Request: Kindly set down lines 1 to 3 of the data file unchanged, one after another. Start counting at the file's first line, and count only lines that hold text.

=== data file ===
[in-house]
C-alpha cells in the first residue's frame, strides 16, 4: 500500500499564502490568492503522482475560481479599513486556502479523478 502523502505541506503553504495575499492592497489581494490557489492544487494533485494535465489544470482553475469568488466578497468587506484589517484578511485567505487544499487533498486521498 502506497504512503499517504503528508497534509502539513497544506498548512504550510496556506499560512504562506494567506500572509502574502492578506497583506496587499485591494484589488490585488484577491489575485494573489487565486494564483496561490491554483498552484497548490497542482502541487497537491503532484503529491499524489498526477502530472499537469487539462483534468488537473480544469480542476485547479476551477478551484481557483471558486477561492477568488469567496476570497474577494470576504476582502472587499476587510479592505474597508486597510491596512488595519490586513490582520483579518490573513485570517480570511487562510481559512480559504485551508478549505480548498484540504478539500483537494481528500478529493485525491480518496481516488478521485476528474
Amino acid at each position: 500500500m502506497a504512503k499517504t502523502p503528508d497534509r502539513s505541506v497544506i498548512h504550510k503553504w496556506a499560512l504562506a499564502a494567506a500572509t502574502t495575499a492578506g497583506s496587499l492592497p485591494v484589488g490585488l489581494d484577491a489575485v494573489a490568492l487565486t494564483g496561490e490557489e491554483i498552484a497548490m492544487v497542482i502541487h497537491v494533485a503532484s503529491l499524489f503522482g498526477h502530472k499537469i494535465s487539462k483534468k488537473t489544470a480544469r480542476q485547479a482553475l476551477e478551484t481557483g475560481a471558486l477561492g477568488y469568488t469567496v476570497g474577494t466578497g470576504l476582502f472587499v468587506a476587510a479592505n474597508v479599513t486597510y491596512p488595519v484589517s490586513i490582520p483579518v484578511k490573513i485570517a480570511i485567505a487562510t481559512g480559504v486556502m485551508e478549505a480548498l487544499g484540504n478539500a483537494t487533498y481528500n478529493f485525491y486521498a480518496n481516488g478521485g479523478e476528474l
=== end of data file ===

[in-house]
C-alpha cells in the first residue's frame, strides 16, 4: 500500500499564502490568492503522482475560481479599513486556502479523478 502523502505541506503553504495575499492592497489581494490557489492544487494533485494535465489544470482553475469568488466578497468587506484589517484578511485567505487544499487533498486521498 502506497504512503499517504503528508497534509502539513497544506498548512504550510496556506499560512504562506494567506500572509502574502492578506497583506496587499485591494484589488490585488484577491489575485494573489487565486494564483496561490491554483498552484497548490497542482502541487497537491503532484503529491499524489498526477502530472499537469487539462483534468488537473480544469480542476485547479476551477478551484481557483471558486477561492477568488469567496476570497474577494470576504476582502472587499476587510479592505474597508486597510491596512488595519490586513490582520483579518490573513485570517480570511487562510481559512480559504485551508478549505480548498484540504478539500483537494481528500478529493485525491480518496481516488478521485476528474
Amino acid at each position: 500500500m502506497a504512503k499517504t502523502p503528508d497534509r502539513s505541506v497544506i498548512h504550510k503553504w496556506a499560512l504562506a499564502a494567506a500572509t502574502t495575499a492578506g497583506s496587499l492592497p485591494v484589488g490585488l489581494d484577491a489575485v494573489a490568492l487565486t494564483g496561490e490557489e491554483i498552484a497548490m492544487v497542482i502541487h497537491v494533485a503532484s503529491l499524489f503522482g498526477h502530472k499537469i494535465s487539462k483534468k488537473t489544470a480544469r480542476q485547479a482553475l476551477e478551484t481557483g475560481a471558486l477561492g477568488y469568488t469567496v476570497g474577494t466578497g470576504l476582502f472587499v468587506a476587510a479592505n474597508v479599513t486597510y491596512p488595519v484589517s490586513i490582520p483579518v484578511k490573513i485570517a480570511i485567505a487562510t481559512g480559504v486556502m485551508e478549505a480548498l487544499g484540504n478539500a483537494t487533498y481528500n478529493f485525491y486521498a480518496n481516488g478521485g479523478e476528474l